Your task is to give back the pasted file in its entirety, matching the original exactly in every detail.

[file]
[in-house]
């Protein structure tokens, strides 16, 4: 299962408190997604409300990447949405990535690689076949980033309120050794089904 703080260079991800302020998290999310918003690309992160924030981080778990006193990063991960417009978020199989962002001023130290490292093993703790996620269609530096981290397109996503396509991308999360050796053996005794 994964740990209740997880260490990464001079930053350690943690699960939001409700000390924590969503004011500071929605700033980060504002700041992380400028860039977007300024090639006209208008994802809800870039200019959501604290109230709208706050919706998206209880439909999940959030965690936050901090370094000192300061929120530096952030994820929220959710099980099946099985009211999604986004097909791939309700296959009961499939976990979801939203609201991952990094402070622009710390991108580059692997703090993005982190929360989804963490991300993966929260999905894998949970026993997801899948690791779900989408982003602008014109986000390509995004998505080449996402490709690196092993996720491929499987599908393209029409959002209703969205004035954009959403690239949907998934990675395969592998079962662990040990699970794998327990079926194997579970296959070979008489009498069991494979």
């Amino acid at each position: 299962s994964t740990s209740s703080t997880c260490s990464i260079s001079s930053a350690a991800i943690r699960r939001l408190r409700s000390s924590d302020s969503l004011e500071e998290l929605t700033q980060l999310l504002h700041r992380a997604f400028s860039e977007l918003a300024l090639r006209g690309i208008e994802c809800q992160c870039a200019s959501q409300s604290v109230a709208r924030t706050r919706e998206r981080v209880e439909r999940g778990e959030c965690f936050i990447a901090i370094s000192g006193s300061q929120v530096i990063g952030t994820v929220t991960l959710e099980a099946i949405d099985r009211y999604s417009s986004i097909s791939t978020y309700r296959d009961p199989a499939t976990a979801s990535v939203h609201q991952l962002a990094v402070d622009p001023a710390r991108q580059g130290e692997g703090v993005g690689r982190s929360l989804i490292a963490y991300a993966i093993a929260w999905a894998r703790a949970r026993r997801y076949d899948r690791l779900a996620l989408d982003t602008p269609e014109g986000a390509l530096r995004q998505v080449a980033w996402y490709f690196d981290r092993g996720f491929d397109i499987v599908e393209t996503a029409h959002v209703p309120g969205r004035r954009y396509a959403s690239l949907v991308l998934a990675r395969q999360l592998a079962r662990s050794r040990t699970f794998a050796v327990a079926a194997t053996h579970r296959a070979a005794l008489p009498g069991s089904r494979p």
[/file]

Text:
[in-house]
């Protein structure tokens, strides 16, 4: 299962408190997604409300990447949405990535690689076949980033309120050794089904 703080260079991800302020998290999310918003690309992160924030981080778990006193990063991960417009978020199989962002001023130290490292093993703790996620269609530096981290397109996503396509991308999360050796053996005794 994964740990209740997880260490990464001079930053350690943690699960939001409700000390924590969503004011500071929605700033980060504002700041992380400028860039977007300024090639006209208008994802809800870039200019959501604290109230709208706050919706998206209880439909999940959030965690936050901090370094000192300061929120530096952030994820929220959710099980099946099985009211999604986004097909791939309700296959009961499939976990979801939203609201991952990094402070622009710390991108580059692997703090993005982190929360989804963490991300993966929260999905894998949970026993997801899948690791779900989408982003602008014109986000390509995004998505080449996402490709690196092993996720491929499987599908393209029409959002209703969205004035954009959403690239949907998934990675395969592998079962662990040990699970794998327990079926194997579970296959070979008489009498069991494979």
């Amino acid at each position: 299962s994964t740990s209740s703080t997880c260490s990464i260079s001079s930053a350690a991800i943690r699960r939001l408190r409700s000390s924590d302020s969503l004011e500071e998290l929605t700033q980060l999310l504002h700041r992380a997604f400028s860039e977007l918003a300024l090639r006209g690309i208008e994802c809800q992160c870039a200019s959501q409300s604290v109230a709208r924030t706050r919706e998206r981080v209880e439909r999940g778990e959030c965690f936050i990447a901090i370094s000192g006193s300061q929120v530096i990063g952030t994820v929220t991960l959710e099980a099946i949405d099985r009211y999604s417009s986004i097909s791939t978020y309700r296959d009961p199989a499939t976990a979801s990535v939203h609201q991952l962002a990094v402070d622009p001023a710390r991108q580059g130290e692997g703090v993005g690689r982190s929360l989804i490292a963490y991300a993966i093993a929260w999905a894998r703790a949970r026993r997801y076949d899948r690791l779900a996620l989408d982003t602008p269609e014109g986000a390509l530096r995004q998505v080449a980033w996402y490709f690196d981290r092993g996720f491929d397109i499987v599908e393209t996503a029409h959002v209703p309120g969205r004035r954009y396509a959403s690239l949907v991308l998934a990675r395969q999360l592998a079962r662990s050794r040990t699970f794998a050796v327990a079926a194997t053996h579970r296959a070979a005794l008489p009498g069991s089904r494979p």